The Struggles of a Starving Writer

The “starving artist” is a condition that everyone who follows their creative talents will fall into at some point of their life. I am not referring to an artist who is literally hungry for food, but one who is hungry for success in their creative field. For these people, like myself, it is overwhelming to try to contemplate how one can possibly make it big in a career that is overridden by people with the same artistic drive. As a writing, literature and publishing major at Emerson, I would love to be a famous novelist in the future, who has people begging her for an autograph at every street corner. Realistically, I see publishers denying my best work that I have put years of love and dedication into. For this reason, I will be starving for affirmation that my passion has been worth working so hard for. Under all of the negativity, finding the drive to continue writing is difficult.

Charles Bukowski puts this struggle beautifully in his poem, “Murder” from his collection of poetry titled, You Get so Alone at times That It Just Makes Sense. He describes the writing process as “competition, greed, desire for fame.” He goes on to explain:

the writing becomes a useless
a jerk-off of a once
mighty gift.
it happens and happens and
continues to:
the mutilation of talent
the gods seldom
but so quickly
take. (Bukowski, 1986, p. 299-300)

His portrait of writing is genuine and the cause for much of the self-deprecation in his work, as he sees himself as an aimless writer who is lost amongst others like him. However, he built his success from his struggles, as many writers do. He became a famous poet and prose writer from writing everyday after he returned home from work during his 15-year profession in the postal service. His dedication is what ultimately fulfilled his “desire for fame.”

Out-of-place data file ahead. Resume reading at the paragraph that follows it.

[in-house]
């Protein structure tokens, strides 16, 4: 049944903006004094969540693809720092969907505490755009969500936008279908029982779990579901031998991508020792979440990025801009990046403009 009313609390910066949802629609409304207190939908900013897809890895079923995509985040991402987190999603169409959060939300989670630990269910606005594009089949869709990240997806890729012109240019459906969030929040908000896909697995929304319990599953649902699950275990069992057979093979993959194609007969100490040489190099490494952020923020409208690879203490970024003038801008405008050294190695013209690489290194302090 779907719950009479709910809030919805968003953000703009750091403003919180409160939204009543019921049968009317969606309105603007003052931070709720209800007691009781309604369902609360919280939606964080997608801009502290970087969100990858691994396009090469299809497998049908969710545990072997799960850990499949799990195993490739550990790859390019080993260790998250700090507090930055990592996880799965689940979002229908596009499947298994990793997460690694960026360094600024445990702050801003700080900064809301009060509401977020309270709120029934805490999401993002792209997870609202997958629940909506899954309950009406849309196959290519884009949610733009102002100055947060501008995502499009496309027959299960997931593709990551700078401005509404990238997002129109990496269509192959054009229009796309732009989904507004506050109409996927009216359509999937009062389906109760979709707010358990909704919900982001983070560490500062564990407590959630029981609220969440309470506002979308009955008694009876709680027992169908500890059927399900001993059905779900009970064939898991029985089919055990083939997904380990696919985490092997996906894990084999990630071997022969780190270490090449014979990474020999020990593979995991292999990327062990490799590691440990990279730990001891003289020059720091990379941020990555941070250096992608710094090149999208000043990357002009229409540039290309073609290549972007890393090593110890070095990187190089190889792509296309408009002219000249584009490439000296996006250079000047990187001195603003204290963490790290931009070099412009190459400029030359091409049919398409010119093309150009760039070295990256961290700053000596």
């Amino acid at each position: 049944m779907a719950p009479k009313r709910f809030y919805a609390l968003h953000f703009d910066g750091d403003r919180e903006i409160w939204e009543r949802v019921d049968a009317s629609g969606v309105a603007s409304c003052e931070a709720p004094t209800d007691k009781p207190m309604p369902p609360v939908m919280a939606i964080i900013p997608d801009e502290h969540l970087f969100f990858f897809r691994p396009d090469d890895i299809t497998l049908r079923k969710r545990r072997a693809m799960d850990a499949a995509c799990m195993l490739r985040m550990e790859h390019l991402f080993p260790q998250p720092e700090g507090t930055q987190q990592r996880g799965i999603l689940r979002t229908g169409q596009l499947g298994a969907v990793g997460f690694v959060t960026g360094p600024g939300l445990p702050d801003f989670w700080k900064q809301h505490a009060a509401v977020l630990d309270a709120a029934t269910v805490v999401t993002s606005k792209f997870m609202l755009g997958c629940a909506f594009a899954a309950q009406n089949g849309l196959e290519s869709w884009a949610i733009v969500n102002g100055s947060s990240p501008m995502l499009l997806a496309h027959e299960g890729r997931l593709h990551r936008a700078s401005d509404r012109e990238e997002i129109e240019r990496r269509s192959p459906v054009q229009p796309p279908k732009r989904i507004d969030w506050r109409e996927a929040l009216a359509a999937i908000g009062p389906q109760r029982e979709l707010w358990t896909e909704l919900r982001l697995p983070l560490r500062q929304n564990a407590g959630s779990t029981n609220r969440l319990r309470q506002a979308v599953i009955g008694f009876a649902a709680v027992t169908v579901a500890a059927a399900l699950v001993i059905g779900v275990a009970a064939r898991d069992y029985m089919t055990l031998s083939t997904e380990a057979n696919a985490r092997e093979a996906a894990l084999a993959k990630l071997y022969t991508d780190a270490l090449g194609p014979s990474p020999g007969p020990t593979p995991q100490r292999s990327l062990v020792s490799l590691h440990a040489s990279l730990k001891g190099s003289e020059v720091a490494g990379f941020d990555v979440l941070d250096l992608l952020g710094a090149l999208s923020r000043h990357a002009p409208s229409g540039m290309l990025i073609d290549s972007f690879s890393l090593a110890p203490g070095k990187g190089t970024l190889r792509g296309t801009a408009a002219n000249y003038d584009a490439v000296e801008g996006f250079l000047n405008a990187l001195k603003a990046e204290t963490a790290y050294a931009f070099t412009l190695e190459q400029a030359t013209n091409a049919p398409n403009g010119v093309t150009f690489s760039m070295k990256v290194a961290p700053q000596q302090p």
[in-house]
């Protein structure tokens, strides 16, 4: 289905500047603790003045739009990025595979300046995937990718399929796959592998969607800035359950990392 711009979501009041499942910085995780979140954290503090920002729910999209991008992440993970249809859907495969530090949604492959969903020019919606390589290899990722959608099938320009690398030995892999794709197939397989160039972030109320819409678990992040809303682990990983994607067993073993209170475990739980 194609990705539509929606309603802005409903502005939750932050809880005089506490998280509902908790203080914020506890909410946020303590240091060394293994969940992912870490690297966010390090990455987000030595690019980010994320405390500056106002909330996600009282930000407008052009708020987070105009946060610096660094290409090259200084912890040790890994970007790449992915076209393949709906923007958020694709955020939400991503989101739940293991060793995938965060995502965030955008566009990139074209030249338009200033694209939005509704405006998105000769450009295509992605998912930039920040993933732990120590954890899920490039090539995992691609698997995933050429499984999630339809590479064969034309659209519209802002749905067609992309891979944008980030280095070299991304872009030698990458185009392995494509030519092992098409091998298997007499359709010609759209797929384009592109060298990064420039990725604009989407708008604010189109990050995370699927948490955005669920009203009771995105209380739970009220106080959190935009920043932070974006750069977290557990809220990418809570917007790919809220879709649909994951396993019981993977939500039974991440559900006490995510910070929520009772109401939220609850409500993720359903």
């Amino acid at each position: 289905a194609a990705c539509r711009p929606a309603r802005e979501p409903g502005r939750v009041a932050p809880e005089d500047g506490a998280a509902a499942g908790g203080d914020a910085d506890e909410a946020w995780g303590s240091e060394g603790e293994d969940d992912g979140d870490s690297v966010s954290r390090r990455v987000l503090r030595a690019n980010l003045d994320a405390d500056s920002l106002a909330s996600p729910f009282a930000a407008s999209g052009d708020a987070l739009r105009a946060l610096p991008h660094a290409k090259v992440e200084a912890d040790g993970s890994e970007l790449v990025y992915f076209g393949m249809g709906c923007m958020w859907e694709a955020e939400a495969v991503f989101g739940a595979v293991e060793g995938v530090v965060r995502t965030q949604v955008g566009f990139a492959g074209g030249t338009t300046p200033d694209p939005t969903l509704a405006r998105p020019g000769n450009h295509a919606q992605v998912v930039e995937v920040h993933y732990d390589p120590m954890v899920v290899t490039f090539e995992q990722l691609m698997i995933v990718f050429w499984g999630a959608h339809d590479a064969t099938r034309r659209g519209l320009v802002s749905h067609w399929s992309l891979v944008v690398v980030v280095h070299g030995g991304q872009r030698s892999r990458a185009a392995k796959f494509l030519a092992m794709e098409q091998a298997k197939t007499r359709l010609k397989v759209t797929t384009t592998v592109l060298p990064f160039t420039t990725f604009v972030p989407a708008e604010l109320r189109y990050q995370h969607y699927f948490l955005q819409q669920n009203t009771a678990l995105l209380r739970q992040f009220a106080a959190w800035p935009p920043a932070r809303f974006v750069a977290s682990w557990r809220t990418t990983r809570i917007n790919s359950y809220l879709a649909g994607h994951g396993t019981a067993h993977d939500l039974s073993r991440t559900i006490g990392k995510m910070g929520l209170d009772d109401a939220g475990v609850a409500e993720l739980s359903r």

Walter Mosley found his success with the same strategy as Bukowski, by writing every day. He is an author known for his crime novels, most notably, his first book, Devil in a Blue Dress. Now with over 40 books under his belt, Mosley publishes as many as two a year. As a half-Jewish and half-African-American man, Mosley started his writing career late, at the age of 34. He had many set backs early on, especially when he made the protagonist of his first novel an African-American.

Earlier in the summer, I saw him speak during a writing conference, at which he told the audience that his first publisher asked him why the detective in Devil in a Blue Dress was a black man. Mosley said that there were plenty of white detectives in novels, so why couldn’t his detective be black? Having overcome the first obstacle of publication, Mosley continued to write routinely, and proudly told of how he writes at least a few hours everyday. When asked how he finds the time, he explained that he just makes it work. How does he find the time for sleep? Because he has to. He takes the same viewpoint on writing. He encouraged the audience to write everyday for a hundred days and they will undoubtedly notice an improvement in their writing over time.